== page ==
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Elevated post-void residual volume in a geriatric post-hip fracture assessment in women-associated factors and risk of mortality

  • Maria S. Nuotio
  • Tiina Luukkaala
  • Teuvo Tammela
Original Article

Abstract

Background and Aim

Multiple factors contribute to elevated post-void residual urine volumes (PVR), but they may indicate detrusor underactivity (DU), especially in older women. The aim here was to examine factors associated with and prognostic significance of elevated PVR in a geriatric post-hip fracture assessment in a female population.

Methods

Consecutive female hip fracture patients (n = 409) aged 65 years and older were included. PVR was measured by bladder scanner. PVR of 160 ml or more was deemed elevated. Age-adjusted univariate logistic regression analyses were conducted to examine the association of the domains of the comprehensive geriatric assessment (CGA) with elevated PVR. Cox proportional hazards model was used to determine the age-adjusted association of an elevated PVR with 1-year mortality.

Results

Of the patients, 64 (15.6%) had elevated PVR. Having urinary or fecal incontinence, difficulties in physical activities of daily living, malnutrition, poor performance on Timed Up and Go and Elderly Mobility Scale were significantly associated with elevated PVR. Difficulties in instrumental activities of daily living, renal dysfunction, constipation, polypharmacy, nocturia, cognitive impairment and depressive mood were not associated with elevated PVR. Elevated PVR significantly increased the risk of mortality 1 year post hip fracture.

Conclusions

Elevated PVR is relatively common in older female hip fracture patients and associated with physical functioning, malnutrition and risk of mortality. Even though a causal relationship cannot be confirmed, the findings may suggest a relationship between DU and physical frailty. PVR deserves to be included in the CGA of frail older patients including women.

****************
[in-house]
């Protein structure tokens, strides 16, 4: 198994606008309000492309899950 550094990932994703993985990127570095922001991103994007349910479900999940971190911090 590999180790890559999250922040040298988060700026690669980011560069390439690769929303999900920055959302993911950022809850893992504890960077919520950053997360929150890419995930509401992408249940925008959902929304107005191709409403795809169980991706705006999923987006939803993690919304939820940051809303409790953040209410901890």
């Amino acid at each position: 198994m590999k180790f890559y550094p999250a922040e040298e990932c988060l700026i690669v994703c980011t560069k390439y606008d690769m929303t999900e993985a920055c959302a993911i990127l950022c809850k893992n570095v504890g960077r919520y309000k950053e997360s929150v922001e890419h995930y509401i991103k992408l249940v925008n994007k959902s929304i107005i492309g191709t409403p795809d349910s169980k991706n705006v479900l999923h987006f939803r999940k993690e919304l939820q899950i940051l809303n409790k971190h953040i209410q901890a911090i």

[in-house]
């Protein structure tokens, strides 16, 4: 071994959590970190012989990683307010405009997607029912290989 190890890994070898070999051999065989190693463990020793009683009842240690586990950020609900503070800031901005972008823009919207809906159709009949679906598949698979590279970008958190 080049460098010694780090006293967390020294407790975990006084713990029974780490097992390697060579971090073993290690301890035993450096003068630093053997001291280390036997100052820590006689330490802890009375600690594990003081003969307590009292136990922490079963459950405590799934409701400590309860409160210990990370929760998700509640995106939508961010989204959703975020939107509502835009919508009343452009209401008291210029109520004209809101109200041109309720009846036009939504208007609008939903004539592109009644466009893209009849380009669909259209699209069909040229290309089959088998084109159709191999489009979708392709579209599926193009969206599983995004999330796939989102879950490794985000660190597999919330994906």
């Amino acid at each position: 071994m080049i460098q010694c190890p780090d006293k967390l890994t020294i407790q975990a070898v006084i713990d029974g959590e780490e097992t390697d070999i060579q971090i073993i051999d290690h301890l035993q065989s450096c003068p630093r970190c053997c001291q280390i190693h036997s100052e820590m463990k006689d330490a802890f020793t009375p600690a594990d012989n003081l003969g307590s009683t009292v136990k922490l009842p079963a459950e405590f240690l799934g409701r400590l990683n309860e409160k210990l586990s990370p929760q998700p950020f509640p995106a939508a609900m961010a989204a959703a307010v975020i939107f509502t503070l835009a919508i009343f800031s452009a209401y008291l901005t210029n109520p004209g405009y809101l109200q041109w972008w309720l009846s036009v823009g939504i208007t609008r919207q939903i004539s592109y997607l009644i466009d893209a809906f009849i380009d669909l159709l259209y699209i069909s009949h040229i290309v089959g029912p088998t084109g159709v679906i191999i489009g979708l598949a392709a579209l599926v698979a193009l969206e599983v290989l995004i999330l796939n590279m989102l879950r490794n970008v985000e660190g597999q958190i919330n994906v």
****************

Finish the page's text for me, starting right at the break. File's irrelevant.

Keywords

Detrusor underactivity Post-void residual Hip fracture Physical functioning Geriatric assessment 

Notes

Acknowledgements

Ms Kaisu Haanpää, RN, is gratefully acknowledged for her expert collecting and saving of the data.

Funding

This work was supported by Research Fund of the Hospital District of Southern Ostrobothnia and the State Research Financing of Seinäjoki Central Hospital.

Compliance with ethical standards

Conflict of interest

The authors declare that they have no conflicts of interest.

Ethical approval

The study design was approved by the Ethics Committee of the Hospital District of Southern Ostrobothnia. The study complies with the ethical standards of the Declaration of Helsinki and its later amendments.

Informed consent

Informed consent was obtained from all the participants or their representatives.

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Copyright information

© Springer International Publishing AG, part of Springer Nature 2018

Authors and Affiliations

  • Maria S. Nuotio
    • 1
  • Tiina Luukkaala
    • 2
    • 3
  • Teuvo Tammela
    • 4
    • 5
  1. 1.Department of Geriatric MedicineSeinäjoki Central HospitalSeinäjokiFinland
  2. 2.Science CenterPirkanmaa Hospital DistrictTampereFinland
  3. 3.School of Health SciencesUniversity of TampereTampereFinland
  4. 4.Department of Surgery, Faculty of Medicine and Life SciencesUniversity of TampereTampereFinland
  5. 5.Tampere University HospitalTampereFinland

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